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New Initiatives to Address Disparities in Maternal Health

Black Maternal Health Week highlights importance of addressing disparities in care

April 15, 2022

Pennsylvania and the nation are facing an urgent public health challenge to address disparities in maternal health.

During Black Maternal Health Week, HAP joins organizations across the nation raising awareness about the importance of addressing disparities in maternal health. The campaign, recognized alongside National Minority Health Month, offers the opportunity to discuss disparities in maternal health and solutions to address them.

“Currently, Black mothers suffer pregnancy-related deaths at a rate that is three times higher compared to White mothers,” U.S. Department of Health and Human Services Secretary Xavier Becerra said this week. “This is unacceptable. These disparities persist regardless of education and income level. And we know that many of these deaths are preventable.”

In Pennsylvania, disparities in maternal and infant health outcomes are following similarly concerning trends. Pennsylvania’s 2022 state health assessment noted the maternal mortality rate was more than twice as high for Black people (22 per 100,000 live births) as their White counterparts (8.9 per 100,000 live births) from 2015 to 2019.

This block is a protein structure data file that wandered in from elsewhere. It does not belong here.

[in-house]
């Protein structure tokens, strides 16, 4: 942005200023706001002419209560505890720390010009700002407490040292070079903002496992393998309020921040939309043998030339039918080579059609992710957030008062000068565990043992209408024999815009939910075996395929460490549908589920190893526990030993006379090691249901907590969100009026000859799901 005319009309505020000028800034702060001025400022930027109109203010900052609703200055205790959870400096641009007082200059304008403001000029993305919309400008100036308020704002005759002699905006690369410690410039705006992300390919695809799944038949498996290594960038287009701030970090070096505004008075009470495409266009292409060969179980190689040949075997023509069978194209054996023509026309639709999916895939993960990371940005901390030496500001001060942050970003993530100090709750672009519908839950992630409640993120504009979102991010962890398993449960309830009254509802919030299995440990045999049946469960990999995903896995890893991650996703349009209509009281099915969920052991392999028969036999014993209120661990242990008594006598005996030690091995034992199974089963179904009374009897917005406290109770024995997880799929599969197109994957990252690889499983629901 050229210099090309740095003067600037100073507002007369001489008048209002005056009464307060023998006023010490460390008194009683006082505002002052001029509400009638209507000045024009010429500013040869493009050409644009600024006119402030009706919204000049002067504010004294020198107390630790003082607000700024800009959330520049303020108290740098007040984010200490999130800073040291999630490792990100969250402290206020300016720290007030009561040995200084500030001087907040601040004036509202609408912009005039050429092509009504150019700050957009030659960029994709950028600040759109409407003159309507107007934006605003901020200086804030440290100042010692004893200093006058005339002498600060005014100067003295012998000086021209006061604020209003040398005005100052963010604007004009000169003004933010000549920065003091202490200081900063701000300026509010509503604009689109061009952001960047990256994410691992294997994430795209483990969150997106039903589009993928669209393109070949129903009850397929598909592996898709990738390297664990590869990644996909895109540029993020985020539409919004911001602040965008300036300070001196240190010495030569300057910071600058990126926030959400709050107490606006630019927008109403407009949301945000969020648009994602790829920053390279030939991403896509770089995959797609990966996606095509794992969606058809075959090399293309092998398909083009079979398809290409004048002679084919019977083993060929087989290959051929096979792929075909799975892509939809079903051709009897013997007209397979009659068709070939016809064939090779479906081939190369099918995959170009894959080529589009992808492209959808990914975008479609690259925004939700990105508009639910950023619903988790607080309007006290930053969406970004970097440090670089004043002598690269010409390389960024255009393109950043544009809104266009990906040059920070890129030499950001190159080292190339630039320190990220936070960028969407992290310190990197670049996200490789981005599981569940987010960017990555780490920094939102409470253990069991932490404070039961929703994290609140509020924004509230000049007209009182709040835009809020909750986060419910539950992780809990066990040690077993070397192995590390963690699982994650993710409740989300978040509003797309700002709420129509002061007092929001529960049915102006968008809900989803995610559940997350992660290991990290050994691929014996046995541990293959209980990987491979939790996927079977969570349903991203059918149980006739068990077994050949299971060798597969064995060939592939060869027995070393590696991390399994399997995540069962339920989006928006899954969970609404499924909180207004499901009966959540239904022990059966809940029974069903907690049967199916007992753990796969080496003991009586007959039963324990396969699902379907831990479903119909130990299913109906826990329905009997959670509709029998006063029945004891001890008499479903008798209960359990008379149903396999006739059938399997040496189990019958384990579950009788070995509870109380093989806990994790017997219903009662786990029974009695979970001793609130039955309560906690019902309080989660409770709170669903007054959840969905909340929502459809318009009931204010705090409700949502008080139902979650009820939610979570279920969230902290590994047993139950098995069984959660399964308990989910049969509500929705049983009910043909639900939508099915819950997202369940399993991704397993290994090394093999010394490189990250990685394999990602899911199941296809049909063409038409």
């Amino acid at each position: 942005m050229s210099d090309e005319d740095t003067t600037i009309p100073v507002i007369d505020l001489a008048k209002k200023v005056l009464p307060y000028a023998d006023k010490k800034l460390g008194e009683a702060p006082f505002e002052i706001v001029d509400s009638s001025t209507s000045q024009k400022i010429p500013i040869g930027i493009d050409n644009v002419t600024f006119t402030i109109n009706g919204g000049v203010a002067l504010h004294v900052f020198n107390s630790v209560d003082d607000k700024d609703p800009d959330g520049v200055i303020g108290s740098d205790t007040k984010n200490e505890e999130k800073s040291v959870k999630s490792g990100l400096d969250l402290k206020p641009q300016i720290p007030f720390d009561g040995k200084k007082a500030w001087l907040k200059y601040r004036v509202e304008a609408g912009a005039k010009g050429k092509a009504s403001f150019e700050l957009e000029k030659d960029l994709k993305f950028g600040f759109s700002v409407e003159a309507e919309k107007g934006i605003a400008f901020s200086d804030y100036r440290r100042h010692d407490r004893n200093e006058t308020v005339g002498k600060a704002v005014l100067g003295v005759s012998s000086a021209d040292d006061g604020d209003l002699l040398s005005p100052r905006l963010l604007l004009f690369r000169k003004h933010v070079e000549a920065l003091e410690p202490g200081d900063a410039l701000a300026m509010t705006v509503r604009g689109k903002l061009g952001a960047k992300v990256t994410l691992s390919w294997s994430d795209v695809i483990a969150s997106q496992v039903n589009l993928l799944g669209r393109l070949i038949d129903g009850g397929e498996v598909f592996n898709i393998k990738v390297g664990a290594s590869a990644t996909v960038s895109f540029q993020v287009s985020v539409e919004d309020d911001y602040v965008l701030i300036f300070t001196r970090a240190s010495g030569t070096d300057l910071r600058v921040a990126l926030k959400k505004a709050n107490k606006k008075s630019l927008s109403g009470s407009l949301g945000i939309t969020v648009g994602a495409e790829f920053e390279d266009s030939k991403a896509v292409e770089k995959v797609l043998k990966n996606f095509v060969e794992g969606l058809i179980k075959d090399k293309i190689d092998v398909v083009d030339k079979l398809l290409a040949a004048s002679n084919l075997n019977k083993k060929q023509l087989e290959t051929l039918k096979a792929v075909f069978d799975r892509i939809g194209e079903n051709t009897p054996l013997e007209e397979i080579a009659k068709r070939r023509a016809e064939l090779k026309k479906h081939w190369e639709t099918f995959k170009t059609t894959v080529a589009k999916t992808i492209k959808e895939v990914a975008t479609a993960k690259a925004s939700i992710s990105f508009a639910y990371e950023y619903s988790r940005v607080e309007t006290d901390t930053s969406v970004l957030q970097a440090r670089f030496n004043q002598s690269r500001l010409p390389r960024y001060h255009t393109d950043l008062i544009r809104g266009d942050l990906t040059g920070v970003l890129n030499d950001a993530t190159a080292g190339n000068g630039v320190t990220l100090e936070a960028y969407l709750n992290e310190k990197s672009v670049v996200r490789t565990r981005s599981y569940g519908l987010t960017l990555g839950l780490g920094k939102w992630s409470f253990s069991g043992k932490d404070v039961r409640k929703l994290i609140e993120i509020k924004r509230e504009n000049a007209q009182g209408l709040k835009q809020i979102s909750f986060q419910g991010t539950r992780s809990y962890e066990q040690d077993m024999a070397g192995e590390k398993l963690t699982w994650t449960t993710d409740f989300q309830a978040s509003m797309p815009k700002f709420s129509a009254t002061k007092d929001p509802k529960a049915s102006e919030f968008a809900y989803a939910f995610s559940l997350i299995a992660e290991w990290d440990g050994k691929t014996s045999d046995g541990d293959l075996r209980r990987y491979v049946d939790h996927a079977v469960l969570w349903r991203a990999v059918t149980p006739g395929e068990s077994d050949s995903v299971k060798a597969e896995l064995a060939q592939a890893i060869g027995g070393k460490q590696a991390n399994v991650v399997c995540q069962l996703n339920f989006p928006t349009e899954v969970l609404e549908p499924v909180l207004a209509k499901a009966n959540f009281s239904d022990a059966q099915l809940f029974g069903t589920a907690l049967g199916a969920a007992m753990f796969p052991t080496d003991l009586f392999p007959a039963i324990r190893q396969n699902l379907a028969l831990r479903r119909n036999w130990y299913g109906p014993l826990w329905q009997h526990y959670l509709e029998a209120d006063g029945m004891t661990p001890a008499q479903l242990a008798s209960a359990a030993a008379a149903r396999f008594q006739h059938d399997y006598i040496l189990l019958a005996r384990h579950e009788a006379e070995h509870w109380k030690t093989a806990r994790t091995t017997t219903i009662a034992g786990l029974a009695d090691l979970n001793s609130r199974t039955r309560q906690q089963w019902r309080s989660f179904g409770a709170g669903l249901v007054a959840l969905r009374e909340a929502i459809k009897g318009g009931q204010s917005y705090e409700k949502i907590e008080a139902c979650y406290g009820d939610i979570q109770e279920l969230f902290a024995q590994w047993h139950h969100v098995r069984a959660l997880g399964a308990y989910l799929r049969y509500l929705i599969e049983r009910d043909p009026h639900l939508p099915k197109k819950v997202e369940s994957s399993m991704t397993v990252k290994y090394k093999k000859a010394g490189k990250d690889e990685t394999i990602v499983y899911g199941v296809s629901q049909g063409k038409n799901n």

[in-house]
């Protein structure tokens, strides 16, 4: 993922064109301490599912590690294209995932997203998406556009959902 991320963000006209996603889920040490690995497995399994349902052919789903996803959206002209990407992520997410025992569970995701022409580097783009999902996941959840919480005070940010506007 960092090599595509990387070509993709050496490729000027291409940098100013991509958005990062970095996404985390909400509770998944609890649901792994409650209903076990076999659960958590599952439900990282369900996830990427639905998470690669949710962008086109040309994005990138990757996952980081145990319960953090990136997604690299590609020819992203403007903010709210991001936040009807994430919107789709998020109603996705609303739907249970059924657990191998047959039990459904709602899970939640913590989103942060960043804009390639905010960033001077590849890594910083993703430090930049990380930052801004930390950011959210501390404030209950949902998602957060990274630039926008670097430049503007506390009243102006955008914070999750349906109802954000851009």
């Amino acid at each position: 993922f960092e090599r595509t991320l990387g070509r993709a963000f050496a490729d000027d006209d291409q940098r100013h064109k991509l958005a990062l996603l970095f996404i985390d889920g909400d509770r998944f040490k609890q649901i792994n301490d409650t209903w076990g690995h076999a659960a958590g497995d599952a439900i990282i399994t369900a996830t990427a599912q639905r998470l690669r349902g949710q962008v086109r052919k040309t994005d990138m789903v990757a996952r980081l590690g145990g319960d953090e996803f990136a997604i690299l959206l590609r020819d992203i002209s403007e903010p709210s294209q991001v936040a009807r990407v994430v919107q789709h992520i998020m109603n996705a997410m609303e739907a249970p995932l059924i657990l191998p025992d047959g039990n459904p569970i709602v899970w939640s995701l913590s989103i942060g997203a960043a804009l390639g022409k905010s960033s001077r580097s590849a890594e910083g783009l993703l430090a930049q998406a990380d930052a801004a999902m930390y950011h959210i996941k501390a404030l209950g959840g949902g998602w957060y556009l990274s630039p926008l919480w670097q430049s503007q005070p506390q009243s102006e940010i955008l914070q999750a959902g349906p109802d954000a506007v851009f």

This week, state and federal leaders are highlighting efforts underway to address these disparities. On Wednesday, the Biden administration provided additional details about a new “birthing-friendly” hospital designation that will be coming to the CMS Hospital Compare website during 2023. The new reporting initiative will evaluate providers’ commitment to quality and safety of their maternity care.

“To advance health equity, we must integrate it into our programs, and that’s why we are seeking to measure hospital maternity care quality,” CMS Administrator Chiquita Brooks-LaSure said.

Through the American Rescue Plan Act, Pennsylvania this month extended the Medicaid postpartum coverage period for mothers and birthing people who are eligible for the program because of their pregnancy. The coverage period has been extended from 60 days after birth to one year.

Medicaid covers about three in 10 births in Pennsylvania, state officials said, and the expansion ensures birthing parents do not lose access to care during this essential time.

HAP and Pennsylvania hospitals continue to focus on addressing disparities in care for patients across the commonwealth, as well as the social determinants of health that influence health outcomes.

More information about the state’s postpartum Medicaid expansion and Black Maternal Health Week is available online.




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